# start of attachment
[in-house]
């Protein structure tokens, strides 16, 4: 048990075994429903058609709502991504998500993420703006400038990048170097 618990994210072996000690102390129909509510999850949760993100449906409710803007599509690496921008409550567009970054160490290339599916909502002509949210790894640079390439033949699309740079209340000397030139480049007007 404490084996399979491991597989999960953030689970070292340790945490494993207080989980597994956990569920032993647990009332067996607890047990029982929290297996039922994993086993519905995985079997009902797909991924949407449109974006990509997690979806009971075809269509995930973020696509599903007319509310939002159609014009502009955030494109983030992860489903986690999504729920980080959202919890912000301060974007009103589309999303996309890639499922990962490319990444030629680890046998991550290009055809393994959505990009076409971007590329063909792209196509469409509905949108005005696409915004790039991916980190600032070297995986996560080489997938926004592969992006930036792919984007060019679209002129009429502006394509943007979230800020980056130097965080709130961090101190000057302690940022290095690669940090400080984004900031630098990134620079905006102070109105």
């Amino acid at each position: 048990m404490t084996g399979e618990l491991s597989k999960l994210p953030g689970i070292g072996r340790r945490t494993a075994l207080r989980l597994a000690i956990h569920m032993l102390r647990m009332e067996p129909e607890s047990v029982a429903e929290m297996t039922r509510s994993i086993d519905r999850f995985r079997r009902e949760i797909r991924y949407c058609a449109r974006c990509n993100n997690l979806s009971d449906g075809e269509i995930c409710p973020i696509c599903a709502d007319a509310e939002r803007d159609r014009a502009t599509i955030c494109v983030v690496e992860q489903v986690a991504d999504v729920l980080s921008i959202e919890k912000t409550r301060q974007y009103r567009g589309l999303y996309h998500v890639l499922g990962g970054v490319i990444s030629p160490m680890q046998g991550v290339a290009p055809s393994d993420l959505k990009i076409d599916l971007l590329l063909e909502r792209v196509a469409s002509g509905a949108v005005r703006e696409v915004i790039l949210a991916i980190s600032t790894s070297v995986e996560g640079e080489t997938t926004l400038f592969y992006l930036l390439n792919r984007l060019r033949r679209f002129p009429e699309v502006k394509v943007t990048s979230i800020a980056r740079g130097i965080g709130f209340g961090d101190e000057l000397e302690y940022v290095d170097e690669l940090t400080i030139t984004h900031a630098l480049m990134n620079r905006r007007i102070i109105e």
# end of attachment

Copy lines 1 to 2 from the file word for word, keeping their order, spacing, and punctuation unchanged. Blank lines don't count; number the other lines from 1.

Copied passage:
[in-house]
């Protein structure tokens, strides 16, 4: 048990075994429903058609709502991504998500993420703006400038990048170097 618990994210072996000690102390129909509510999850949760993100449906409710803007599509690496921008409550567009970054160490290339599916909502002509949210790894640079390439033949699309740079209340000397030139480049007007 404490084996399979491991597989999960953030689970070292340790945490494993207080989980597994956990569920032993647990009332067996607890047990029982929290297996039922994993086993519905995985079997009902797909991924949407449109974006990509997690979806009971075809269509995930973020696509599903007319509310939002159609014009502009955030494109983030992860489903986690999504729920980080959202919890912000301060974007009103589309999303996309890639499922990962490319990444030629680890046998991550290009055809393994959505990009076409971007590329063909792209196509469409509905949108005005696409915004790039991916980190600032070297995986996560080489997938926004592969992006930036792919984007060019679209002129009429502006394509943007979230800020980056130097965080709130961090101190000057302690940022290095690669940090400080984004900031630098990134620079905006102070109105």